Byres: I think that’s absolutely critical that we make that an automated process because you’re absolutely right. We see hundreds of new vulnerabilities coming in, and we are constantly optimizing that so that we can say, “This is the vulnerability we care about, and you can ignore the rest.” We’re starting to see some really good standards coming out to be able to report that to people. It really shouldn’t be the end user having to worry about what’s exploitable and what isn’t. It really should be the security analysts and, ideally, the companies producing the software for them to be able to say, “Hey, you know that problem in, say, OpenSSL? It affects these products. It doesn’t affect these products even though the actual software is everywhere.”

What’s really good news, and particularly through CISA and also the German government, [is that they’re] really promoting standards like VEX, Vulnerability Exploitability eXchange. Here’s a fast, easy way for a company that provides software to communicate to its customers and share that information so they can say, “That’s exploitable.” Then, there’s a second part of that: Who’s actually exploiting it? When you have an exploitable vulnerability that some foreign nation-state is actually having a campaign to use, well, now that’s on the top of your list.

It’s really that triage system. Go from, “There’s a component that’s got a vulnerability; it’s buried deep in your software,” to, “There’s a component that has a vulnerability that’s exploitable,” to, “There’s a nation-state that is exploiting that exploitable vulnerability buried in your software.” It’s that last one, and you need to be able to triage that. It’s really a filtering problem.

ICSP: You and I have talked about this before, that idea of a nation-state attacker. People are obviously worried about cyber criminals, people who are out for a quick buck. But the nature of a cybercriminal and a nation-state actor is very different and needs to be treated that way.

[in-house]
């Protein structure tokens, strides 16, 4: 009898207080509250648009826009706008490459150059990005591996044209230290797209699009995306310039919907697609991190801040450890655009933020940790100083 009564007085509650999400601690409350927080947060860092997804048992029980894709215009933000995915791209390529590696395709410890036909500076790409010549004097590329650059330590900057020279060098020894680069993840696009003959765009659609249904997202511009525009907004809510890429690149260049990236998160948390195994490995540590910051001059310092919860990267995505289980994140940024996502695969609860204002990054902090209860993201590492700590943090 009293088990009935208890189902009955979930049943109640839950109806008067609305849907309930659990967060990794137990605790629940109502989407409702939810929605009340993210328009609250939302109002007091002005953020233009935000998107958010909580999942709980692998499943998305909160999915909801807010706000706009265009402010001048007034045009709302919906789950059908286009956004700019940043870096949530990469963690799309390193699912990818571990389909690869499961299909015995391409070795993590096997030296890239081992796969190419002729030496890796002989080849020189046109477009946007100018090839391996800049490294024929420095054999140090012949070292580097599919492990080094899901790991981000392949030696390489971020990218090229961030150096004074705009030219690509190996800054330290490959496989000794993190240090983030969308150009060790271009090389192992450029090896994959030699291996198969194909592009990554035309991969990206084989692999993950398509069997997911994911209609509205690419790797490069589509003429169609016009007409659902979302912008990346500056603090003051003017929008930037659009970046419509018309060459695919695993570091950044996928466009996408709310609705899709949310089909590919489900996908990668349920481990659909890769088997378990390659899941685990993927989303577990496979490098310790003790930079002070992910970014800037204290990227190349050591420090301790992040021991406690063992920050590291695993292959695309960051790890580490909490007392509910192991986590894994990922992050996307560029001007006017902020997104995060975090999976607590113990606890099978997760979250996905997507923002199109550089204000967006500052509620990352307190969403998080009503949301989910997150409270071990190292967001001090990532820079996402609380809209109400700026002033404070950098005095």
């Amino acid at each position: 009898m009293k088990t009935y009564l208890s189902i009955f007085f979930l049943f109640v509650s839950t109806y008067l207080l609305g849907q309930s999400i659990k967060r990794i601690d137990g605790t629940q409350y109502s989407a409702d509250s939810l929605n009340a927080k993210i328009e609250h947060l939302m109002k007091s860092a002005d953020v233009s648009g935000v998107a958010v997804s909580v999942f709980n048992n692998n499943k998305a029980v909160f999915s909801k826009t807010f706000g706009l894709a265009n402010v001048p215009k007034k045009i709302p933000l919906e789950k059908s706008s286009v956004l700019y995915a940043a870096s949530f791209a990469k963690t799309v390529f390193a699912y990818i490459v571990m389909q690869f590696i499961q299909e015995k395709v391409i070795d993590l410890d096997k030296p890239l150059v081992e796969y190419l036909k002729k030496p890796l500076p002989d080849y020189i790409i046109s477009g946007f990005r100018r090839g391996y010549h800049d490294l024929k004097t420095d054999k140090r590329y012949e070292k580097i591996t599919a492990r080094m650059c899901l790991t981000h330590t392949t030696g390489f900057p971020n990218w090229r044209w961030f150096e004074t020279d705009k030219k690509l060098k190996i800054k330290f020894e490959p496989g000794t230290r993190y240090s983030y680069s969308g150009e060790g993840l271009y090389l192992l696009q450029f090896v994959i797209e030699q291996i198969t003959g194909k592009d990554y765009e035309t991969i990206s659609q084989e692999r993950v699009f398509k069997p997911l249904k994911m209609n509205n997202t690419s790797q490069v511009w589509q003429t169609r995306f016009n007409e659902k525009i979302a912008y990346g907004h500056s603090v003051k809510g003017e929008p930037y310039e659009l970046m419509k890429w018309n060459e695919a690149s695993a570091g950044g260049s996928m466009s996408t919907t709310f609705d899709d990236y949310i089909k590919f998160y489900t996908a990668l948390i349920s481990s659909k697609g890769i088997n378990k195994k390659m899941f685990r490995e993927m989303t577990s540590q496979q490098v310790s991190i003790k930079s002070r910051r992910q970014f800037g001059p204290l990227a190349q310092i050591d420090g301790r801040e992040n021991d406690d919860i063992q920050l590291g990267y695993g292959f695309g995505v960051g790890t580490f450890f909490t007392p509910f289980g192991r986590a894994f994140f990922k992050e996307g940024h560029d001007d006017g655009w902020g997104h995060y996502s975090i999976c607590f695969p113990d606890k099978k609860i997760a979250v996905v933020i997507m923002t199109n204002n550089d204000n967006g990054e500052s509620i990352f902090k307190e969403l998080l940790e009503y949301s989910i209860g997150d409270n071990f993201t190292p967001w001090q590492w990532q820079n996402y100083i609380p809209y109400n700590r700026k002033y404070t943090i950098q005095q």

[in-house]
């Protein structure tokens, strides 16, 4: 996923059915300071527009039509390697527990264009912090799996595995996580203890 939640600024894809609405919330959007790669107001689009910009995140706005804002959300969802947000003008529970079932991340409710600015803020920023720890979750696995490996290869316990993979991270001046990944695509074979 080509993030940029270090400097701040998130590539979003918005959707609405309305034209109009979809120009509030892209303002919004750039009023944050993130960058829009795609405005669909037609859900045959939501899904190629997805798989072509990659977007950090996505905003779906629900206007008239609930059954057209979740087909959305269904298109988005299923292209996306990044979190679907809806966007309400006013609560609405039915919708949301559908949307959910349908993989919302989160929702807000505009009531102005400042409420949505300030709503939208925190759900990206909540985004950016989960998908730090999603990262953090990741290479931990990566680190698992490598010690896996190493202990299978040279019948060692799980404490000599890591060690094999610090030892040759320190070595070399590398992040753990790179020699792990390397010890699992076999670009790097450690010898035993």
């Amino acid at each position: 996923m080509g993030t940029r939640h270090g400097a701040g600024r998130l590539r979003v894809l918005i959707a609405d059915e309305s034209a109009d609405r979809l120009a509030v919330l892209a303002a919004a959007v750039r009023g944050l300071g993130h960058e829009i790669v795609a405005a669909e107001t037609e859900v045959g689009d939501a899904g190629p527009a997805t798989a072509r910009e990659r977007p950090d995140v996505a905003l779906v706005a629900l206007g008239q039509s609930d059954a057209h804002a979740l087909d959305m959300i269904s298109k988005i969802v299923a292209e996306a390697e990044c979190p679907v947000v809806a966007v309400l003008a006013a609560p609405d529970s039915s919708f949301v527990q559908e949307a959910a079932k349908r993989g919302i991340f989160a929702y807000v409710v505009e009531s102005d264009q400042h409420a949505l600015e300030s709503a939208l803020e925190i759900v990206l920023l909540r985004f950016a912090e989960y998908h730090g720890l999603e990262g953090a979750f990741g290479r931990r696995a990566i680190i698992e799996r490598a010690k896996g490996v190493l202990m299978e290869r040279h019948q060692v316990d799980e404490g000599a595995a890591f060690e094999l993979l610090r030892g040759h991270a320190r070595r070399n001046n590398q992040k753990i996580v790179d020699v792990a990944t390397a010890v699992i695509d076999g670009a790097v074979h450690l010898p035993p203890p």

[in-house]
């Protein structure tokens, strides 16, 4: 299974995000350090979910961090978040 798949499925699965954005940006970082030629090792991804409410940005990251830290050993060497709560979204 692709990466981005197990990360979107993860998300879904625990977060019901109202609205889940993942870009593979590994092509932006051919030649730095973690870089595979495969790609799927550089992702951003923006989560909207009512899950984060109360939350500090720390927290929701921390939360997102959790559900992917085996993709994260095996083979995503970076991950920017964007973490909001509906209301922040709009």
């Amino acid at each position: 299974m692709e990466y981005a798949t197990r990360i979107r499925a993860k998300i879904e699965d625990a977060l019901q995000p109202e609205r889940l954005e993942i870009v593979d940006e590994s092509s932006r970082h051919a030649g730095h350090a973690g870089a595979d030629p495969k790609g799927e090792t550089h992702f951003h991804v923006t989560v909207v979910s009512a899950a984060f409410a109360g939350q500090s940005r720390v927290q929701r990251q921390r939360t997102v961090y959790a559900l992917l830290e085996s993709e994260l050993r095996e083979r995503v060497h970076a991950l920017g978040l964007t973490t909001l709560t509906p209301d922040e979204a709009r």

Byres: The question is, “What is the motivation of the attacker and the resources?” Those are the two things. So cyber criminals, I don’t discount them. I mean, I’m sure the guys at Colonial Pipeline do not like cyber criminals a lot. They can have major impacts, particularly the move over the last two years where they realize that they can monetize large-scale ransomware attacks. That’s a real risk.

But like you said, their interest is finding the low-hanging fruit, the easy victims, and their patience and their capabilities are usually somewhat limited. But their objective is just to get cash. So if you can be either not the easiest target or not particularly a cash-rich target — or a target that is really mission-critical, and if they interrupt you, you’ll cause a lot of trouble — if you can avoid being what we call an attractive target, you’re probably less likely to get impacted.

Nation-states, on the other hand, are much, much more interested in a long-play game. And it is a long-play game. You can’t attack a control system in a sophisticated manner without putting a lot of resources into it. It’s not just a matter of hacking in and throwing a few switches or starting a few motors. So there’s not that much capability, but there is capability. Every year, we’re seeing new actors from new nation-states with that capability. They may focus on a particular industry. They may focus on the grid. They may focus on the water industry. They may focus on natural gas. But they’ll be focused, and they’ll start to understand the processes. Those guys are the really scary guys because they’re there usually not for money. They’re usually there to use it as a weapon, and they’re effectively weaponizing OT.